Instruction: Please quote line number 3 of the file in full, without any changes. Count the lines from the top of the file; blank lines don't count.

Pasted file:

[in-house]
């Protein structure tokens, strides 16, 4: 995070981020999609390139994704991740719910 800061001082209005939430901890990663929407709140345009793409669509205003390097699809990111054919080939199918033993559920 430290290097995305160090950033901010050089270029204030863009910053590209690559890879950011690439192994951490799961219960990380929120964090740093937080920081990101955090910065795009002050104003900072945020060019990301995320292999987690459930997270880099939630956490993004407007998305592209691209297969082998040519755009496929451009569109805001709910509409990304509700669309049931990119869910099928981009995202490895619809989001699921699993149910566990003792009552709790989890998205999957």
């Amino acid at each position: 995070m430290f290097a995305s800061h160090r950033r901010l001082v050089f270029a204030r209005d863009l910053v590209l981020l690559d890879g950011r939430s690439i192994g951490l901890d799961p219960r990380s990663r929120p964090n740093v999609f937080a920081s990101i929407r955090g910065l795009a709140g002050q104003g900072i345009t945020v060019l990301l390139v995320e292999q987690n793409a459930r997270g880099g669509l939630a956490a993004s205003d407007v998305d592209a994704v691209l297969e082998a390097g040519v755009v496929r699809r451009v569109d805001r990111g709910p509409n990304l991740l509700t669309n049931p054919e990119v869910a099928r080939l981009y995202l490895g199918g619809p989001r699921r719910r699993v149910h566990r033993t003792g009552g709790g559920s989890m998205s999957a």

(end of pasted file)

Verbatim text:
């Amino acid at each position: 995070m430290f290097a995305s800061h160090r950033r901010l001082v050089f270029a204030r209005d863009l910053v590209l981020l690559d890879g950011r939430s690439i192994g951490l901890d799961p219960r990380s990663r929120p964090n740093v999609f937080a920081s990101i929407r955090g910065l795009a709140g002050q104003g900072i345009t945020v060019l990301l390139v995320e292999q987690n793409a459930r997270g880099g669509l939630a956490a993004s205003d407007v998305d592209a994704v691209l297969e082998a390097g040519v755009v496929r699809r451009v569109d805001r990111g709910p509409n990304l991740l509700t669309n049931p054919e990119v869910a099928r080939l981009y995202l490895g199918g619809p989001r699921r719910r699993v149910h566990r033993t003792g009552g709790g559920s989890m998205s999957a």